U.S. names new envoy for bid to close Guantanamo prison

A guard tower of Camp Delta is seen at the Guantanamo Bay Naval Station in Guantanamo Bay, Cuba September 4, 2007. REUTERS/Joe Skipper/Files
By Matt Spetalnick

By Matt Spetalnick

WASHINGTON (Reuters) - A newly appointed special envoy to lead the Obama administration’s efforts to close the Guantanamo prison said he saw a window of opportunity that could substantially reduce the detainee population there in coming months.

Secretary of State John Kerry on Tuesday named attorney Lee Wolosky, who served in the National Security Council under the administrations of both Bill Clinton and George W. Bush, to a post considered crucial to meeting President Barack Obama’s long-standing promise to shut the internationally condemned jail at the U.S. naval base in Cuba.

The appointment marked the latest step in Obama’s slow push to close the detention center where terrorism suspects rounded up overseas after the Sept. 11, 2001, attacks have been held for years, mostly without charges or trial.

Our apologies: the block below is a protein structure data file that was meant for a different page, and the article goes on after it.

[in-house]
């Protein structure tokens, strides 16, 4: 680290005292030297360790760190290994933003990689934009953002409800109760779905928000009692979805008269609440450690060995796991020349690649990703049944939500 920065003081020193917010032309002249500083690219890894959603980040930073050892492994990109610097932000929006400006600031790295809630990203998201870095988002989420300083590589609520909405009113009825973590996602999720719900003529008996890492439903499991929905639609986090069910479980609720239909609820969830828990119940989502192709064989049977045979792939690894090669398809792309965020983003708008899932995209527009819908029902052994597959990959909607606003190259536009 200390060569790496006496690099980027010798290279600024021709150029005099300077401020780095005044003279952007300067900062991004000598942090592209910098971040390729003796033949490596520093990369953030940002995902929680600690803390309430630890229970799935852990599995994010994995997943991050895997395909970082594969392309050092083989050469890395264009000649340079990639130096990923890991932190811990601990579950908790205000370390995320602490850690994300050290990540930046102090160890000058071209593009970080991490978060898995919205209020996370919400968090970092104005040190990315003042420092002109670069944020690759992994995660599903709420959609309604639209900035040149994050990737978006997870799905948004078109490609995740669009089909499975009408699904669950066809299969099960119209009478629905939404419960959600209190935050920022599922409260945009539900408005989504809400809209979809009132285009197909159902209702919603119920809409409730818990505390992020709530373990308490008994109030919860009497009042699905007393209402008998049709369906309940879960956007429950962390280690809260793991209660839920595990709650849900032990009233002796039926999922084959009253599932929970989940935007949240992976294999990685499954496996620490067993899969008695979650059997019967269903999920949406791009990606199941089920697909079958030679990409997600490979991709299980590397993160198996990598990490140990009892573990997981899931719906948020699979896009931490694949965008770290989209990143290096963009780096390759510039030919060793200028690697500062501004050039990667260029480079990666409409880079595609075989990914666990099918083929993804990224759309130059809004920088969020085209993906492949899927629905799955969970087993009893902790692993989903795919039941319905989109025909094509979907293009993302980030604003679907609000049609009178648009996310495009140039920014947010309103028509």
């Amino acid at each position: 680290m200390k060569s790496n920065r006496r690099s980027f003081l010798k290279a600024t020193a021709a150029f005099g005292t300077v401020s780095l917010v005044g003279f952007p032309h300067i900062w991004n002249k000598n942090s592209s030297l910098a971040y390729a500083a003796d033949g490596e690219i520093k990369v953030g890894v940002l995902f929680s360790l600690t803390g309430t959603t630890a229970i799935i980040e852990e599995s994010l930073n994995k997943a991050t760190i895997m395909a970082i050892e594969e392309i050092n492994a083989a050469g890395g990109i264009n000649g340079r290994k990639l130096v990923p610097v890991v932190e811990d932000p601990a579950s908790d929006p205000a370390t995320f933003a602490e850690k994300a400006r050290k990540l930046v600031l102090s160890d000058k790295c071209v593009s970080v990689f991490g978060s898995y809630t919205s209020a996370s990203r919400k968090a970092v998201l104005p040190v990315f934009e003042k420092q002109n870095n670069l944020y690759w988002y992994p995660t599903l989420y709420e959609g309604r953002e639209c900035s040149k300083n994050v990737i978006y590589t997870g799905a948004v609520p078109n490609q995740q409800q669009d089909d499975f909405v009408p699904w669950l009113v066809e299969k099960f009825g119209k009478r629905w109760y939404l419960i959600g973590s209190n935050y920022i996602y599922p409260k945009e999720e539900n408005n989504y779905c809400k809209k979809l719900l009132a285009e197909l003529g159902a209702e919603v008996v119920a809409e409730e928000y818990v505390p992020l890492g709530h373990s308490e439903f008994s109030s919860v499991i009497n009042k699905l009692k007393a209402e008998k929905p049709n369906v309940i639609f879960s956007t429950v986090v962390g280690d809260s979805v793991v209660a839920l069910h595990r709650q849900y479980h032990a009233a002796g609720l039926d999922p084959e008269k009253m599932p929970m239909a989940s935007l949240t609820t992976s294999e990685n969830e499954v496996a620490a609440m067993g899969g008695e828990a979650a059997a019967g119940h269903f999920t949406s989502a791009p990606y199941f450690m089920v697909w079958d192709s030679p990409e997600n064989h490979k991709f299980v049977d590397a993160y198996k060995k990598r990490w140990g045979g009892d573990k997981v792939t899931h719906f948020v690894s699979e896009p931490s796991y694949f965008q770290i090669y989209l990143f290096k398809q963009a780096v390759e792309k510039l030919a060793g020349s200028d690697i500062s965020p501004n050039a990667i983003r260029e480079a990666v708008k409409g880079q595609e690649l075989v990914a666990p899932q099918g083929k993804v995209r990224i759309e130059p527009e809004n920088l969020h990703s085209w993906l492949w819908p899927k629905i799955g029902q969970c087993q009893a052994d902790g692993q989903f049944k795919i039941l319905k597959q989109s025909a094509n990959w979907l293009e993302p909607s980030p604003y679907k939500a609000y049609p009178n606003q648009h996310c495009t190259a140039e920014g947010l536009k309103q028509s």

Wolosky replaces Clifford Sloan, who stepped down at the end of last year after 18 months in the job. He will be the State Department’s point man to negotiate the repatriation of Guantanamo prisoners or their transfers to other countries.

Though Obama continues to face obstacles from U.S. lawmakers to his long-time goal of emptying the prison, he has whittled Guantanamo’s inmate population to 116, less than half the number when he took office in 2009.

But the process has moved haltingly. The latest transfer, six Yemenis sent to Oman in mid-June, followed a five-month pause in such movements.

“We have a window in the coming months to work diligently with our friends and allies to reduce substantially and responsibly the detainee population at Guantanamo, as part of the president's policy of closing the facility by the end of his term,” Wolosky said in a statement.

Kerry said Wolosky was “ideally qualified to continue the hard diplomatic engagement” required to close the jail, which was opened by Obama's predecessor, George W. Bush.

Obama promised to shut it when he took office in 2009, citing the damage it inflicted on America's image around the world. He has often renewed his pledge, but lawmakers have restricted his ability to transfer prisoners and have barred him from moving them to the U.S. mainland.

(Reporting by Matt Spetalnick; Editing by Leslie Adler)